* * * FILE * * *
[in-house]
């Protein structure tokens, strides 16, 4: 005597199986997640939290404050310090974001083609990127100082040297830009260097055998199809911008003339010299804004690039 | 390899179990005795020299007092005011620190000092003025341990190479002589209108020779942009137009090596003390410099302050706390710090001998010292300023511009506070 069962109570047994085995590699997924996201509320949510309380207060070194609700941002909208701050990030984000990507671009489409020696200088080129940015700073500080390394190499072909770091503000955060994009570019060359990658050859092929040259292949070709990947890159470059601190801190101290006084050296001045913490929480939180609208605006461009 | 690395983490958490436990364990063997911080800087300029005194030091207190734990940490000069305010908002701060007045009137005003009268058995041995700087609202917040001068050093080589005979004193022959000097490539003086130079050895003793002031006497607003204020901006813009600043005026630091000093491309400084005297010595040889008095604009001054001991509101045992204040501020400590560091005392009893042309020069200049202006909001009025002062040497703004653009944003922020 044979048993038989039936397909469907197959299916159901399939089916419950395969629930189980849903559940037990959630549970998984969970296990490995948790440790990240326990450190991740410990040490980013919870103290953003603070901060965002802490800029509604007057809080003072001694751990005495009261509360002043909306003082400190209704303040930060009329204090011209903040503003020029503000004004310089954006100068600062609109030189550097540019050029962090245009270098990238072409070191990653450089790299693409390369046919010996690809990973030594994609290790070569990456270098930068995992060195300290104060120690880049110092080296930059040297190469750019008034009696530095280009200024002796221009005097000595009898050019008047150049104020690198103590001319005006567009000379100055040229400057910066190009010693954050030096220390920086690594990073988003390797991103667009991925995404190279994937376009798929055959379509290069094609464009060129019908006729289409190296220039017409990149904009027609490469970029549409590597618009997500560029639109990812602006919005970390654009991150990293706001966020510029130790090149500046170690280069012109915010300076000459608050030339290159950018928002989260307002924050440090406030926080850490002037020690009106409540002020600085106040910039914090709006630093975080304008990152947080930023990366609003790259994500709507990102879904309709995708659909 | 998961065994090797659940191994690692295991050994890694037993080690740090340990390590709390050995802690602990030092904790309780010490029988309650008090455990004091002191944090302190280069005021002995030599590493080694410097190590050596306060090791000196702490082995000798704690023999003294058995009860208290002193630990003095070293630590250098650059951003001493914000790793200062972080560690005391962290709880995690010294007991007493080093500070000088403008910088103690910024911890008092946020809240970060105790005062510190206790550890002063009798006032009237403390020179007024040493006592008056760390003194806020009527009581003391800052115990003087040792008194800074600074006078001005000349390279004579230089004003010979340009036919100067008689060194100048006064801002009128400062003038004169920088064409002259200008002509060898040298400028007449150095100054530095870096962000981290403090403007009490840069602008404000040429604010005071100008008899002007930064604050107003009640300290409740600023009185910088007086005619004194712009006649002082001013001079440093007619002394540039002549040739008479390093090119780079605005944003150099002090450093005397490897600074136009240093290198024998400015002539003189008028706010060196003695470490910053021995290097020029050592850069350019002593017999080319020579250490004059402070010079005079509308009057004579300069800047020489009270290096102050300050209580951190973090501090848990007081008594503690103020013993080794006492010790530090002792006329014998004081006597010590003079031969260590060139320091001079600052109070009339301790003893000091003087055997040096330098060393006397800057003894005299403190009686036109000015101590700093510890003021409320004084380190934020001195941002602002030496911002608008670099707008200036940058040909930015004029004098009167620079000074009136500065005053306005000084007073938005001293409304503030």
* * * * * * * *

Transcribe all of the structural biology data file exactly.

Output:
[in-house]
């Protein structure tokens, strides 16, 4: 005597199986997640939290404050310090974001083609990127100082040297830009260097055998199809911008003339010299804004690039 | 390899179990005795020299007092005011620190000092003025341990190479002589209108020779942009137009090596003390410099302050706390710090001998010292300023511009506070 069962109570047994085995590699997924996201509320949510309380207060070194609700941002909208701050990030984000990507671009489409020696200088080129940015700073500080390394190499072909770091503000955060994009570019060359990658050859092929040259292949070709990947890159470059601190801190101290006084050296001045913490929480939180609208605006461009 | 690395983490958490436990364990063997911080800087300029005194030091207190734990940490000069305010908002701060007045009137005003009268058995041995700087609202917040001068050093080589005979004193022959000097490539003086130079050895003793002031006497607003204020901006813009600043005026630091000093491309400084005297010595040889008095604009001054001991509101045992204040501020400590560091005392009893042309020069200049202006909001009025002062040497703004653009944003922020 044979048993038989039936397909469907197959299916159901399939089916419950395969629930189980849903559940037990959630549970998984969970296990490995948790440790990240326990450190991740410990040490980013919870103290953003603070901060965002802490800029509604007057809080003072001694751990005495009261509360002043909306003082400190209704303040930060009329204090011209903040503003020029503000004004310089954006100068600062609109030189550097540019050029962090245009270098990238072409070191990653450089790299693409390369046919010996690809990973030594994609290790070569990456270098930068995992060195300290104060120690880049110092080296930059040297190469750019008034009696530095280009200024002796221009005097000595009898050019008047150049104020690198103590001319005006567009000379100055040229400057910066190009010693954050030096220390920086690594990073988003390797991103667009991925995404190279994937376009798929055959379509290069094609464009060129019908006729289409190296220039017409990149904009027609490469970029549409590597618009997500560029639109990812602006919005970390654009991150990293706001966020510029130790090149500046170690280069012109915010300076000459608050030339290159950018928002989260307002924050440090406030926080850490002037020690009106409540002020600085106040910039914090709006630093975080304008990152947080930023990366609003790259994500709507990102879904309709995708659909 | 998961065994090797659940191994690692295991050994890694037993080690740090340990390590709390050995802690602990030092904790309780010490029988309650008090455990004091002191944090302190280069005021002995030599590493080694410097190590050596306060090791000196702490082995000798704690023999003294058995009860208290002193630990003095070293630590250098650059951003001493914000790793200062972080560690005391962290709880995690010294007991007493080093500070000088403008910088103690910024911890008092946020809240970060105790005062510190206790550890002063009798006032009237403390020179007024040493006592008056760390003194806020009527009581003391800052115990003087040792008194800074600074006078001005000349390279004579230089004003010979340009036919100067008689060194100048006064801002009128400062003038004169920088064409002259200008002509060898040298400028007449150095100054530095870096962000981290403090403007009490840069602008404000040429604010005071100008008899002007930064604050107003009640300290409740600023009185910088007086005619004194712009006649002082001013001079440093007619002394540039002549040739008479390093090119780079605005944003150099002090450093005397490897600074136009240093290198024998400015002539003189008028706010060196003695470490910053021995290097020029050592850069350019002593017999080319020579250490004059402070010079005079509308009057004579300069800047020489009270290096102050300050209580951190973090501090848990007081008594503690103020013993080794006492010790530090002792006329014998004081006597010590003079031969260590060139320091001079600052109070009339301790003893000091003087055997040096330098060393006397800057003894005299403190009686036109000015101590700093510890003021409320004084380190934020001195941002602002030496911002608008670099707008200036940058040909930015004029004098009167620079000074009136500065005053306005000084007073938005001293409304503030």